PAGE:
SEC Whistleblower Program Records Best Year

The Securities and Exchange Commission (SEC) Whistleblower Program just had its most successful year.

Jordan Thomas Labaton Sucharow

Jordan Thomas
Labaton Sucharow

In its annual report to Congress, the SEC reported it issued awards totaling over $57 million in 2016 – higher than all award amounts issued in previous years combined.

The Office of the Whistleblower (OWB) received over 4,200 tips this year, which is a more than 40 percent increase in whistleblower tips since 2012.

The SEC took action in its first ever stand-alone whistleblower retaliation case.

Earlier this year the SEC announced it had surpassed the $100 million mark in awards to whistleblowers since the inception of the program, it now stands at over $111 million awarded to 34 whistleblowers.

A total of 18,000 tips were filed in past five years.

The information and assistance provided by the 34 whistleblowers who received awards under the program led to successful SEC enforcement actions in which over $584 million in financial sanctions.

The most tips were filed were for corporate disclosure violations (938), offering fraud (646), stock manipulation (472) and insider trading (262).

“We believe that the continued payment of significant awards, like those made this past year, will continue to incentivize company insiders, market participants, and others with knowledge of potential securities law violations to come forward and report their information to the agency,” said Jane Norberg, Chief, of the SEC’s Office of the Whistleblower.

The SEC also sent a strong message to companies that gag potential whistleblowers.

The agency brought charges against a company for retaliating against an employee for reporting a possible securities law violation and charges against multiple companies for impeding their employees’ ability to report to the SEC through severance agreements and other practices.

Tips from foreign whistleblowers are on the rise. According to the report, whistleblowers from 67 foreign countries filed claims with the SEC in 2016.

After the United States, the SEC received the highest number of whistleblower tips in from individuals in Canada, the United Kingdom, and Australia.

Since the program was established, the SEC has received claims from whistleblowers who reside in 103 countries outside the United States.

“The SEC whistleblower program is vital to the health of U.S. markets,” said Stephen M. Kohn, the executive director of National Whistleblower Center.  “It is the backbone of an enforcement program that holds fraudsters accountable, awards voluntary compliance and builds investor confidence. The program continues to make progress in paying rewards and supporting whistleblowers who suffer retaliation. The SEC Whistleblower Office is a model for other agencies to follow.”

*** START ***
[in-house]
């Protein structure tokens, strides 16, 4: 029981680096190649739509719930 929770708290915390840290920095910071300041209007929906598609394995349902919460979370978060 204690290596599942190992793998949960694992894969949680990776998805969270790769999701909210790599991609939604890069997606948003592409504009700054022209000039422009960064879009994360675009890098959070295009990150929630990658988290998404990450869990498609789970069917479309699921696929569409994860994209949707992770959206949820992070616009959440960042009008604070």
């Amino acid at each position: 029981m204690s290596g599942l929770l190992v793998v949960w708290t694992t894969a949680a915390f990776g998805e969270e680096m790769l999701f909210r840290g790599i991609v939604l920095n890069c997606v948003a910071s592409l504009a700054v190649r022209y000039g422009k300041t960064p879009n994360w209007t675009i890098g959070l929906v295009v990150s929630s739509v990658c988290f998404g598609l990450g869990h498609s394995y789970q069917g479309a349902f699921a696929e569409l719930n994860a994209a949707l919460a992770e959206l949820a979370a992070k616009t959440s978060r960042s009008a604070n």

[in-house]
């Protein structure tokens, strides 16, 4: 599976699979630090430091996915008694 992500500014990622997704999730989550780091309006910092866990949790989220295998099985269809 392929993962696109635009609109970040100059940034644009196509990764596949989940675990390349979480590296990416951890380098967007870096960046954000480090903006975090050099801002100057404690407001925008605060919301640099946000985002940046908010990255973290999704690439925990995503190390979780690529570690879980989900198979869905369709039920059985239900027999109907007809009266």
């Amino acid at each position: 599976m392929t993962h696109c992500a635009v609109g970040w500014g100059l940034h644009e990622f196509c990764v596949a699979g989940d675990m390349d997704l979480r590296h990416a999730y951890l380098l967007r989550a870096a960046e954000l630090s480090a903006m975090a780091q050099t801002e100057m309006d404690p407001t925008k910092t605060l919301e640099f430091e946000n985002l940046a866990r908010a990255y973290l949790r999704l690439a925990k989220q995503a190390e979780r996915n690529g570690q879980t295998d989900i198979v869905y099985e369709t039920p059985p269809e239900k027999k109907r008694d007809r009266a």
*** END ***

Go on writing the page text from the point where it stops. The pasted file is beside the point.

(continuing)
When asked what impact the incoming Trump administration would have on the program, Labaton Sucharow partner Jordan Thomas said that any efforts to undermine the program “are likely to be unsuccessful and opposed by a broad coalition of law enforcement, regulatory and community organizations.”

“The program has been responsible for a quiet revolution in securities enforcement,” Thomas said.  “Reasonable people can disagree about regulations, but low-cost and effective enforcement of the securities laws has always been a bipartisan goal.”

“Overall, tips rose by 8%, which is the same percentage increase we saw from 2014 to 2015,” Thomas said. “Generally, I believe that growth of the program will continue at this rate.”

“Foreign Corrupt Practices Act violations reporting is also way up from 186 last year to 238 this year – a 27.9 percent jump,” Thomas said.

“Forty percent of whisteblowers received an award for reporting information that significantly contributed to an ongoing investigation. Prior to Dodd-Frank, these sort of tips and assistance were rarely received – and demonstrate the game-changing nature of whistleblowers to the SEC enforcement program.”

“Thirty-five percent of award recipients were outsiders to the company that they reported on.  Again, these sort of tips were exceedingly rare prior to Dodd-Frank.”

“About 80% of award recipients reported their concerns internally,” Thomas said. “A significant concern of Corporate America is that the SEC Whistleblower Program would undermine internally reporting. This statistic suggests that this has proven to be unfounded.”

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